What is the scouting report on him? How similar is he to how you played?

"He’s very good defensively. I think that’s his strength. He’s developed into one a top AHL penalty killer. He’s also had a shutdown role. That’s really similar to what I was. I think Phil is a better passer than I was. He sees the ice well. I think he’s a modern-day defending defenseman that is good enough to pass himself out of trouble a lot instead of trying to bang it out."

How involved have you been in coaching or developing him?

"It’s obviously a common interest we have. It’s really all about hockey our family. We have four kids and they’re all involved in hockey. So it’s obviously a topic that comes up a lot. Phil, he’s been with the Penguins, a great organization, a great system and place to grow and work. They’ve done the grunt work. I’ve just helped out here and there. He’s done a lot on his own."

How often do you communicate with him?

"A daily basis. That’s one thing, the communication in our family, we have cell phones everywhere. We’re keeping up with each other frequently. We’re a pretty strong-bonded family that way."

Will you be able to get to Pittsburgh for tonight's game?

"We’re going down here in about an hour so. My wife is here. My daughter is in from Sweden – she was over there trying out for the Swedish Olympic team - and my youngest son is also going to come down. The only person who is going to miss is my second oldest son, [Coyotes forward prospect Henrik Samuelsson]. He is in Minnesota trying out for the [United States World Junior Championship] team."

What does it mean that he's making his debut with the Penguins given your history with the organization?

"He’s trying to make his footing somewhere. He feels that our family has that history [in Pittsburgh] so it’s certainly special for Philip too. It’s a new era and everything down there. I certainly have a sweet spot in my heart for the Penguins organization. It really is special."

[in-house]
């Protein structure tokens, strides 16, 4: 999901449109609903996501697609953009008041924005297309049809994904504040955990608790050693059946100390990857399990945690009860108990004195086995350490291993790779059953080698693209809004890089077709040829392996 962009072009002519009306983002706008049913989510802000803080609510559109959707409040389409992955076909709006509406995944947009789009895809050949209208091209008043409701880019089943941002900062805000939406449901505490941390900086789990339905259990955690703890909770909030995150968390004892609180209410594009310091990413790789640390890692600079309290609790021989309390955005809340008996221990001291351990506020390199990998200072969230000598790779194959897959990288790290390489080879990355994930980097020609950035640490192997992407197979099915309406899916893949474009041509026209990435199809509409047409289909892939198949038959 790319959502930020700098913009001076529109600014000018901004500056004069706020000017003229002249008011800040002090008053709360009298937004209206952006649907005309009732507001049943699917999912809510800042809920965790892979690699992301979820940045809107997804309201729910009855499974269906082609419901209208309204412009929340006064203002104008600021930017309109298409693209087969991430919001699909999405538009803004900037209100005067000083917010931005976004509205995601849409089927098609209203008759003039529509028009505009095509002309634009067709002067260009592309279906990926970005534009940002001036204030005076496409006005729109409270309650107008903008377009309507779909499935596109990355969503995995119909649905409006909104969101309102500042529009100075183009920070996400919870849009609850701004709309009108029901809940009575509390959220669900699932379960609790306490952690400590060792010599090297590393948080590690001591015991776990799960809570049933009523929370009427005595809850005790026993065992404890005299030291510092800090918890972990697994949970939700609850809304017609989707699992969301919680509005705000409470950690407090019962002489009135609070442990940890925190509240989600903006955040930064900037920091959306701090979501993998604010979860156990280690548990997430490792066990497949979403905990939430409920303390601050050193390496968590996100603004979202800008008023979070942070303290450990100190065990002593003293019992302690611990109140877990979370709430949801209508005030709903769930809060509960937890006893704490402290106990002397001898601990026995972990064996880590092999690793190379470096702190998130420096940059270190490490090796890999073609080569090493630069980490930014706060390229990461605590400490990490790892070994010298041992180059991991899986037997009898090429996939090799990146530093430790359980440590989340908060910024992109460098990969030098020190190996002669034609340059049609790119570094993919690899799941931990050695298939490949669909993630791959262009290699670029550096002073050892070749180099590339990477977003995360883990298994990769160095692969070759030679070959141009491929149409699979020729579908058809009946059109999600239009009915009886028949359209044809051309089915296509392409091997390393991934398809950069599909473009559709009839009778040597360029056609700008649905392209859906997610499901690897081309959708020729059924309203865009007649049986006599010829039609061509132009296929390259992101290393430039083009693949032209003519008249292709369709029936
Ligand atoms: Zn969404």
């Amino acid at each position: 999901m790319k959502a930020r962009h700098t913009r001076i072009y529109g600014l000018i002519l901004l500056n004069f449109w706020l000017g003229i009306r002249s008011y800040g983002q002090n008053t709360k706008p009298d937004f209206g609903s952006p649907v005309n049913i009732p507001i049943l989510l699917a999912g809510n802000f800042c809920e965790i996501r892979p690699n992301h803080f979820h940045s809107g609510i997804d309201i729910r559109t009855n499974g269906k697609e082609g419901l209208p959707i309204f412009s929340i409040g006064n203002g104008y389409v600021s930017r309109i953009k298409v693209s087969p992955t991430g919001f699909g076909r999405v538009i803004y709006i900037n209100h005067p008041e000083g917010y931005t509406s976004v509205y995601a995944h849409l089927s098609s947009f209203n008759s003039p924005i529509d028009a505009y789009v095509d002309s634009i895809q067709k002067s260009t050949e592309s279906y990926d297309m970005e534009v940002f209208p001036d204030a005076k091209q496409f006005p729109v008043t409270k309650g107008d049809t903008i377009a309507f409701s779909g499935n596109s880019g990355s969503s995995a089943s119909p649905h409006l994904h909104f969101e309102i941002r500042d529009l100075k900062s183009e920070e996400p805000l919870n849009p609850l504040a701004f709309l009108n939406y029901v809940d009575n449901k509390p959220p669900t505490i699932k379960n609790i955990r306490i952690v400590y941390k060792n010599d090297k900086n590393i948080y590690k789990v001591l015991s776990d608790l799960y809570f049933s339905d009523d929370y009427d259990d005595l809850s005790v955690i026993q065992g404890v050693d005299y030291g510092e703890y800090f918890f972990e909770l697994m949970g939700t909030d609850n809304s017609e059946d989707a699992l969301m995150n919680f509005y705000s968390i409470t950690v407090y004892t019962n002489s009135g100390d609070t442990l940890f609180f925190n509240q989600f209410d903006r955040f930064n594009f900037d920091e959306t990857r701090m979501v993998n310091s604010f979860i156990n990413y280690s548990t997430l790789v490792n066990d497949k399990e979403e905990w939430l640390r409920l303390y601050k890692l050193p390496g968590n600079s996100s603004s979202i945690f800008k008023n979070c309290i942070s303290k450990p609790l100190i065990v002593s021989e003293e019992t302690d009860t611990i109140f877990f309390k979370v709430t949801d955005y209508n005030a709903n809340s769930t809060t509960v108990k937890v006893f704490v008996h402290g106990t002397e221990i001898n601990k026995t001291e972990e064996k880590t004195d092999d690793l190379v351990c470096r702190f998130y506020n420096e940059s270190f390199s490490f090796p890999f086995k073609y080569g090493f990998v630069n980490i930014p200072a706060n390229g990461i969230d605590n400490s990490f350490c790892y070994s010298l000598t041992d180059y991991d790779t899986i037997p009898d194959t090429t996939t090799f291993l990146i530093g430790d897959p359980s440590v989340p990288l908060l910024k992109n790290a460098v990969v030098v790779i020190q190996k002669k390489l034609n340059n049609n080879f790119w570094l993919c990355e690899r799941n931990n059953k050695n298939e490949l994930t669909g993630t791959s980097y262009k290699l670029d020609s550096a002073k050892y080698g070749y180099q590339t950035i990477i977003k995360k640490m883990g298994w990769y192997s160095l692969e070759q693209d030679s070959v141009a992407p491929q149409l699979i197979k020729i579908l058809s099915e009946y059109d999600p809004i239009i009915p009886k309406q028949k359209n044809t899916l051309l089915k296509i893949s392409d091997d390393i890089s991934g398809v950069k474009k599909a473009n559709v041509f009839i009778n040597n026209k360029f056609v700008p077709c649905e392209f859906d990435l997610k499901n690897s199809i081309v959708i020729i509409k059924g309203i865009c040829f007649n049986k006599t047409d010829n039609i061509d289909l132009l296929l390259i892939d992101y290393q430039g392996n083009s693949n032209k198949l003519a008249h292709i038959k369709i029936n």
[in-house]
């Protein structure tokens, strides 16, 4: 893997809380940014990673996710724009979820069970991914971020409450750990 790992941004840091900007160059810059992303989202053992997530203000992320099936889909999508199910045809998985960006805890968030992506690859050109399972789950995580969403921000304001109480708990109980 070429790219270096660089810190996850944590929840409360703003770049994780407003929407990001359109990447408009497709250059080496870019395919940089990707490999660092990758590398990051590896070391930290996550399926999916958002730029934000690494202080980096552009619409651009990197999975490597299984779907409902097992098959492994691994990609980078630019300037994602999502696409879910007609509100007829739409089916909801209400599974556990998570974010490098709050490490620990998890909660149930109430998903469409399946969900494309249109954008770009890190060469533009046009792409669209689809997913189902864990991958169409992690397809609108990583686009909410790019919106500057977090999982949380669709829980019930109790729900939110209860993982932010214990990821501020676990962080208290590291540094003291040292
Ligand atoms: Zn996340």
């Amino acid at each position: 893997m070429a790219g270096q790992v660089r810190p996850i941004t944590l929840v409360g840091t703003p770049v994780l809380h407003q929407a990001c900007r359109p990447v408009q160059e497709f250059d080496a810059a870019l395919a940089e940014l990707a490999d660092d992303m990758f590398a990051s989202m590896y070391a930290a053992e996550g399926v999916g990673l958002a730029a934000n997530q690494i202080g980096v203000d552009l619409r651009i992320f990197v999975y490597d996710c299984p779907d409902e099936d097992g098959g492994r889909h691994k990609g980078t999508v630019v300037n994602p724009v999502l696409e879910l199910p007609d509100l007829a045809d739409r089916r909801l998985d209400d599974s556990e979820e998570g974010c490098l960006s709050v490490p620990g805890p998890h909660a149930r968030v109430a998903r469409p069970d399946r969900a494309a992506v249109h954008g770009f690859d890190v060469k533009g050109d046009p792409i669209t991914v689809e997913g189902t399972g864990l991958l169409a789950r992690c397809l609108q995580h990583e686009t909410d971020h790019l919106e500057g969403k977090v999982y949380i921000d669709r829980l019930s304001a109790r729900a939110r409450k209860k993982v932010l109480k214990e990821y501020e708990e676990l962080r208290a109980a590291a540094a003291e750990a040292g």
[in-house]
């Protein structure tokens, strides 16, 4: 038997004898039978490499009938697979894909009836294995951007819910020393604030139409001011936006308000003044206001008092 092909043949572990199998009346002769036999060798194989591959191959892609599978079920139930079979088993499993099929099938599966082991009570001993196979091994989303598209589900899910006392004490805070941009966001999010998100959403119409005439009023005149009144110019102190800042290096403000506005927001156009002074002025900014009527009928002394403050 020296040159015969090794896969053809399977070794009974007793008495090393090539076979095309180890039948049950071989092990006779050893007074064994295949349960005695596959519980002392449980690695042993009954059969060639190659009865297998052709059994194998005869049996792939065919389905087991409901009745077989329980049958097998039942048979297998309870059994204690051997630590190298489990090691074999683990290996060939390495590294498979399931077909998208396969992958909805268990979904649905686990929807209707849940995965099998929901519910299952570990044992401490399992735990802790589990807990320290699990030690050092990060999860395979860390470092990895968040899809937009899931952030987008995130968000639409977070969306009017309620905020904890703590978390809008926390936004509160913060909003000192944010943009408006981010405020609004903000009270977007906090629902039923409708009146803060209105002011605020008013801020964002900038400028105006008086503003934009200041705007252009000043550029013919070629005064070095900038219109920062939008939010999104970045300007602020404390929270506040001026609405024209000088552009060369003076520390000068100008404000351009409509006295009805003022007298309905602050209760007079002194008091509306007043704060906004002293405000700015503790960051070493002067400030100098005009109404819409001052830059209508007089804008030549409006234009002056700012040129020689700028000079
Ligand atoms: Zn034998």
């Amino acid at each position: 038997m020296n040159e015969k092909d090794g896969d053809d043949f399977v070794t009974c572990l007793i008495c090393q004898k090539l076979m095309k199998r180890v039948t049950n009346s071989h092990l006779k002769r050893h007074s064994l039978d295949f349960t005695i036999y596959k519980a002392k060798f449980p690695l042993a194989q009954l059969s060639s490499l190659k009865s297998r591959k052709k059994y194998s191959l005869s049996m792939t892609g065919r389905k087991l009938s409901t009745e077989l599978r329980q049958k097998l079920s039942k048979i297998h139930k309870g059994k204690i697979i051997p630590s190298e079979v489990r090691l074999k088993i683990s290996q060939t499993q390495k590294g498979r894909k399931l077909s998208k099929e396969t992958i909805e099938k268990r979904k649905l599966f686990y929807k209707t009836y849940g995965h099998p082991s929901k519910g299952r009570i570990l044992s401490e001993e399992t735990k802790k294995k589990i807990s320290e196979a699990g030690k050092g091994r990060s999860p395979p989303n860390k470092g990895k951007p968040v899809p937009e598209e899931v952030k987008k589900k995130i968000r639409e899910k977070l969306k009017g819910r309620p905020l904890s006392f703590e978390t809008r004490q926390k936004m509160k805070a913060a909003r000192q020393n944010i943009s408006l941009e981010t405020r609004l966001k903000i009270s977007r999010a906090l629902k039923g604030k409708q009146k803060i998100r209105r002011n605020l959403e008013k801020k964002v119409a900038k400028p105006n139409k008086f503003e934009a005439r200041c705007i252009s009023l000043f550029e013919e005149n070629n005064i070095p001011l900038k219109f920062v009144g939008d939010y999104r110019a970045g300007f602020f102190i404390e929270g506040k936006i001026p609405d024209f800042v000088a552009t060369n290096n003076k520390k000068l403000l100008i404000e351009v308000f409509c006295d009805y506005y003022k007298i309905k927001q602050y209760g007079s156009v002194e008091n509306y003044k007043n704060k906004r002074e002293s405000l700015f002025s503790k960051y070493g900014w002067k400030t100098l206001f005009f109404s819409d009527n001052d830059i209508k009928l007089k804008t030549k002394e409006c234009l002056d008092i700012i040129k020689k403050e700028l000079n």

You made your NHL debut with the Hartford Whalers in 1984-85. What do you remember about your first NHL experience?

"I remember how hard it was. I played three years in the [Swedish Elite League] before I came here and I thought I was going to come waltz in and play. Being over there the last couple of years coaching in Sweden and being back over there the last couple of years coaching in Sweden and being back here you realize how good [NHL] players are. To me, it’s just amazing of the performances and the skill on a daily basis in the National Hockey League. I’m really thrilled and excited to be a part of it again. I think that to me is what I remember, how good players are in the National Hockey League."

It's very possible he will be in the lineup Wednesday when the Penguins face the Rangers in New York. What will the balancing act of being a father versus being an opposing coach be like?

"Well I told him I’m coming down now to watch his team play, not him play. I told him we’re not friends … maybe a little of friends today. Maybe, I’ll be harder Wednesday if he’s in the lineup. No… seriously, with coaching you’ve got to be really focused and on top of your game with matchups and taking it all in. When the game starts, you really don’t have a lot of time. I’m sure I’ll be looking at Philip if he’s in the lineup a couple of times and trying to regaine my focus. It will be a challenge."